Understanding Quality and Costs in Congenital Heart Surgery Abstract Congenital heart defects are the most common birth defects, and children requiring heart surgery account for the highest resource utilization across US children's hospitals. While overall outcomes have improved in recent years, wide variation across hospitals remains, and numerous stakeholders aim to improve quality of care for these patients. These efforts include federal initiatives such as the pediatric sections of the Affordable Care Act scheduled to take effect over the next several years, which will tie reimbursements to children's hospitals to achieving not only high quality but also cost savings. The success of these initiatives is dependent on both reliable measures of quality and an understanding of the relationship between quality and costs, particularly for common and resource-intense conditions such as congenital heart disease. Unfortunately, existing quality indicators in this population and flawed, with limited ability to reliably discriminate between hospitals. Composite measures, which empirically combine information across multiple relevant quality domains, have been shown to be more reliable indicators of quality across a variety of subspecialties, but have not been developed to date in congenital heart surgery. In addition, existing quality metrics and alternatives have not been evaluated against measures of resource utilization, which has become increasingly important in the current environment. This project aims to address these knowledge gaps through applying advanced Bayesian methods to empirically combine information across multiple quality domains to develop a composite quality metric in congenital heart surgery. The measure will be validated through testing its ability to discriminate between hospitals, and forecast future performance, in comparison to existing individual metrics. Second, we will examine the relationship between our composite measure of quality and cost, and investigate the types of costs most associated with poor quality. To conduct these analyses, we will leverage an innovative collaboration between two major stakeholders in the field, and link the Society of Thoracic Surgeons (STS) Congenital Heart Surgery Database (a rich clinical registry) with the Children's Hospital Association (CHA) Database (a large all-payer administrative database containing important resource utilization information), which will create a unique dataset encompassing nearly all US pediatric heart centers. Our results will have immediate value to policy makers and payers currently designing incentives aimed at improving quality and reducing costs across children's hospitals. In addition, the information generated from this project will be available for immediate inclusion in the regular feedback reports to US children's hospitals participating in STS and CHA (nearly all US pediatric heart centers), which will allow hospitals to better measure and benchmark their performance against national data and target areas for improvement.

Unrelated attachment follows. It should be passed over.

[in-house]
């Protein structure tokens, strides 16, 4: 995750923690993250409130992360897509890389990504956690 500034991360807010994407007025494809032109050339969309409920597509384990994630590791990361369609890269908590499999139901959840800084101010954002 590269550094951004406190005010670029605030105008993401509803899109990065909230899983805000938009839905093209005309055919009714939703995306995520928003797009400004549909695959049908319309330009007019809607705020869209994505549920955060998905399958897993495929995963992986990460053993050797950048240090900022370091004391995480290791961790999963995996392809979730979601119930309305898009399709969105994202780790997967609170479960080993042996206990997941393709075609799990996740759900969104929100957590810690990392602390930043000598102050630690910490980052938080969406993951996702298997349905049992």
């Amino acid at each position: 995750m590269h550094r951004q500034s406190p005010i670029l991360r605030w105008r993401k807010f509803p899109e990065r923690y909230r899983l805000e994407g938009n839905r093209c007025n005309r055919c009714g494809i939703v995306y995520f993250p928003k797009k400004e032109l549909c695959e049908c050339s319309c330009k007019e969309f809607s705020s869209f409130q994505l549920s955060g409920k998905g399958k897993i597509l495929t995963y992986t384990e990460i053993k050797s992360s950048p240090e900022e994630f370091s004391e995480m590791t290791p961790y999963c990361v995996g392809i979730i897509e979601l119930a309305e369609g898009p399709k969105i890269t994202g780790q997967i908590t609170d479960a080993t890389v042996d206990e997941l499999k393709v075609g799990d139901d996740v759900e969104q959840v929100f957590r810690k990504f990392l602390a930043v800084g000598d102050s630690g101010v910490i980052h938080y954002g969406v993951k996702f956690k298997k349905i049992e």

Understanding Quality and Costs in Congenital Heart Surgery Narrative Recent reforms to the healthcare system aim to both improve quality of care and lower costs;however their success is dependent on reliable measures of quality and an understanding of the relationship between quality and costs, particularly for common and resource-intense conditions such as congenital heart disease. This study aims to develop an empirically-based composite measure of quality for children undergoing heart surgery, which will be evaluated against current individual quality indicators and measures of resource utilization.
|Jacobs, Jeffrey Phillip; O'Brien, Sean M; Pasquali, Sara K et al. (2014) The importance of patient-specific preoperative factors: an analysis of the society of thoracic surgeons congenital heart surgery database. Ann Thorac Surg 98:1653-8; discussion 1658-9|